The number of deaths as a result of heart disease as well as obesity is becoming a real and growing problem in the US. People are becoming increasingly lazy with their attitude towards physical activity. Around 610,000 people die of heart disease in the United States every year accounting for a shocking one in every four deaths. Every third person is considered obese.
The solution to the alarming problem is simple: exercise. As a result of the growing problem, a number of startups have recently been founded with the aim to help people achieve their fitness goals. There is one startup that chose a controversial method to do it: negative reinforcement.
That’s right, the way that parents and dog owners teach their little precious ones to act right is the method that Raleigh based Lazy Jar decided to get people to meet their fitness goals. And its working.
Lazy Jar was launched in 2016 and comes in the form of a downloadable app that helps users achieve their fitness goals by financially penalizing them if they don’t meet their objective. Eighty-percent of the funds collected by Lazy Jar are donated to research of childhood cancer with the other 20% kept by Lazy Jar.
Using the app is simple. Users set their weekly fitness goals for a period of six months. The goals are outlined by the users to great detail and include factors such as steps, miles, calories, or minutes of physical activity a week. The app then integrates with Fitbit software to automatically monitor physical activity.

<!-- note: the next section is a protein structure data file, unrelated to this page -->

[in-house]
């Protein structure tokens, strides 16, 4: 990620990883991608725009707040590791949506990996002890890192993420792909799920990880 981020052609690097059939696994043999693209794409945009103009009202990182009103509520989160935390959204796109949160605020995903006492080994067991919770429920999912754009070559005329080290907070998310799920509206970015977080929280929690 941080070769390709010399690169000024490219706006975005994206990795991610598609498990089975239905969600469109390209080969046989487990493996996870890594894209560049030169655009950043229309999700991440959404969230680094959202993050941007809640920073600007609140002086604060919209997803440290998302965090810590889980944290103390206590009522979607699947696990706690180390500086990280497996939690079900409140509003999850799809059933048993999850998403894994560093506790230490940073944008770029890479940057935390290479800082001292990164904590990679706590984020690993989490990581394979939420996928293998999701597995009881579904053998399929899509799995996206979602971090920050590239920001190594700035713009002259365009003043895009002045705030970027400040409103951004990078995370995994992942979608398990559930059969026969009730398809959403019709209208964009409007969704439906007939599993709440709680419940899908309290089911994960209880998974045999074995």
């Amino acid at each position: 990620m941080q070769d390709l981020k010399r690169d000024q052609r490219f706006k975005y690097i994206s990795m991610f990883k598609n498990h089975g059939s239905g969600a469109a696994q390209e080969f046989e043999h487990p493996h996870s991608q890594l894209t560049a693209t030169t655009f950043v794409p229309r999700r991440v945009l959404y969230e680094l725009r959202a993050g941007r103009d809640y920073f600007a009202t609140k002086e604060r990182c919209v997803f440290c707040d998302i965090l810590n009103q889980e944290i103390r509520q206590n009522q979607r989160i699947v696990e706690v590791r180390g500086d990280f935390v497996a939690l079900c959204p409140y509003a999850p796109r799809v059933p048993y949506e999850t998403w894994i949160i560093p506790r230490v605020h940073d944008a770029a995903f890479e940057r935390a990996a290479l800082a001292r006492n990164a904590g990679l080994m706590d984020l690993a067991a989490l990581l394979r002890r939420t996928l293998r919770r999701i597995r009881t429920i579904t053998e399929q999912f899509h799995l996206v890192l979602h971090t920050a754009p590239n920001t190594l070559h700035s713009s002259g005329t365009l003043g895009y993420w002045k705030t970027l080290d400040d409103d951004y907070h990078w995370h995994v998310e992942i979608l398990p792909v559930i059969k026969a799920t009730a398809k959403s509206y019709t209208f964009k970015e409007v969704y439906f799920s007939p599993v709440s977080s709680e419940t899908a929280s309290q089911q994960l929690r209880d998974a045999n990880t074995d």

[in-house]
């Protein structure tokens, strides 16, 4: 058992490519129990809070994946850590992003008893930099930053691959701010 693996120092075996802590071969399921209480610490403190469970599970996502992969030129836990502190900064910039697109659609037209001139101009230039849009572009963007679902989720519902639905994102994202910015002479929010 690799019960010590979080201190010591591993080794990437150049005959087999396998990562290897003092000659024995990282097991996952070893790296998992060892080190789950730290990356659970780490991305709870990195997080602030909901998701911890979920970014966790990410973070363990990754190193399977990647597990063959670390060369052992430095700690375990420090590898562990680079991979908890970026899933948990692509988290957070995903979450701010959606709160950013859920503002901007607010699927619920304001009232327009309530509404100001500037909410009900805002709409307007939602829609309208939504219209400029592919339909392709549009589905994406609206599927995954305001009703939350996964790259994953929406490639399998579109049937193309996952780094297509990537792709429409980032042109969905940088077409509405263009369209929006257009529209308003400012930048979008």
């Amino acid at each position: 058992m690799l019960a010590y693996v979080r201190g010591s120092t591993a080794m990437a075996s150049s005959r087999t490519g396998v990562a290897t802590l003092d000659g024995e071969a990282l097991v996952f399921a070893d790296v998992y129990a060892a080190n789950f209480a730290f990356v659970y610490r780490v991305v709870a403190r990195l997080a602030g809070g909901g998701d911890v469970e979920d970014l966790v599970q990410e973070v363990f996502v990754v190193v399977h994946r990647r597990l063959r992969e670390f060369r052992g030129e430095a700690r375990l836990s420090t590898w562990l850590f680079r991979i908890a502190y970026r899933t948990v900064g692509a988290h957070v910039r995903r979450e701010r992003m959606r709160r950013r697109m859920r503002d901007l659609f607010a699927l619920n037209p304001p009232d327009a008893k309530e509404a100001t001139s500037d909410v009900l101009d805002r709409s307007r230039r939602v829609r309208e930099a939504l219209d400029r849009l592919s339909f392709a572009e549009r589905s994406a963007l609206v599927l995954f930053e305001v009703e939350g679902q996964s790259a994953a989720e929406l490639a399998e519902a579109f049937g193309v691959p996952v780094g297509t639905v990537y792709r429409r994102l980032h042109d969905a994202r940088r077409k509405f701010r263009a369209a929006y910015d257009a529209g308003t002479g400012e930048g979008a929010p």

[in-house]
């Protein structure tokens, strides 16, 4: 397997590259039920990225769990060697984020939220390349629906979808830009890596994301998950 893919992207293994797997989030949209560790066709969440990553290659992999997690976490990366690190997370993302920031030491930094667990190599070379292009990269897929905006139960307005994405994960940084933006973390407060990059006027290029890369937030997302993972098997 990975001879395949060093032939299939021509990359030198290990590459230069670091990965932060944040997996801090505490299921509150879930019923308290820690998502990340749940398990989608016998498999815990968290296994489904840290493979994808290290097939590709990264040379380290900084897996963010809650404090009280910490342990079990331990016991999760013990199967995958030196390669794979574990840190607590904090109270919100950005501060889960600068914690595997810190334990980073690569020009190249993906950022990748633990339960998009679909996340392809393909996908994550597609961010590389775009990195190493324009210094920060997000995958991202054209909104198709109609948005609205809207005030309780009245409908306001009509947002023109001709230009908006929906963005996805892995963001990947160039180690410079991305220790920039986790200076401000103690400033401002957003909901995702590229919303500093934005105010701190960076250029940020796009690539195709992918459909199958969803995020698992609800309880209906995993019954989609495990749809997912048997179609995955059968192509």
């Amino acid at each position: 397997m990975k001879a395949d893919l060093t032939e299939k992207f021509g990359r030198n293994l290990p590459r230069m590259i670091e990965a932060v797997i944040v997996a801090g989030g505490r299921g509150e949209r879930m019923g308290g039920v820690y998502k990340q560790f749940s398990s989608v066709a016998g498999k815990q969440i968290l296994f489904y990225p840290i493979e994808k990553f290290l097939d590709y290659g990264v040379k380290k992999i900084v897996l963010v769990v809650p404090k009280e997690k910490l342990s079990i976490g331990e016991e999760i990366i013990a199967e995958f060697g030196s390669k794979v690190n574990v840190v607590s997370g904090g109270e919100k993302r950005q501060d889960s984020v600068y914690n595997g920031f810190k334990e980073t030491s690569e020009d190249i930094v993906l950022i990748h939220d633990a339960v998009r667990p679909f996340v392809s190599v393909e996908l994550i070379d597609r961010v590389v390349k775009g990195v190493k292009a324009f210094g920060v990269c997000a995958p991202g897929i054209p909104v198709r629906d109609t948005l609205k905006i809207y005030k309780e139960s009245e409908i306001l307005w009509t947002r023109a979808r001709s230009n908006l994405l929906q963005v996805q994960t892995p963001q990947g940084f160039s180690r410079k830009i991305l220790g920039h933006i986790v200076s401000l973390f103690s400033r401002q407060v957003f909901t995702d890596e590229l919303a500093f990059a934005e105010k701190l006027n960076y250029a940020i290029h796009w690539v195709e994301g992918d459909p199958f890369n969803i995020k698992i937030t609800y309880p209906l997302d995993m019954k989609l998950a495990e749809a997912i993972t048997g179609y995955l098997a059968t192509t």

For any week a user fails to meet their goals, they must pay pay a penalty out of their credit card. The monetary penalty is decided by the user.
“Research shows there is no shortage of Americans who want to lose weight or improve their fitness levels, the issue is, most Americans have a huge obstacle in front of them in the form of lifestyle norms – so they could do with a little push”. said Justin Anyanwu, Founder and CEO at Lazy Jar.
Lazy Jar was created to with the main aim to give people that extra push that they need to make challenging but rewarding lifestyle changes. The second aim is to allow users to give back to those who are less fortunate through charitable donations.
“We want to make fitness a lifestyle rather than a hassle by encouraging people to exercise on a daily basis. Lazy Jar can offer every American the chance to improve their health and reduce obesity as well as cardiovascular accidents whilst also supporting a good cause” Anyanwu concluded.
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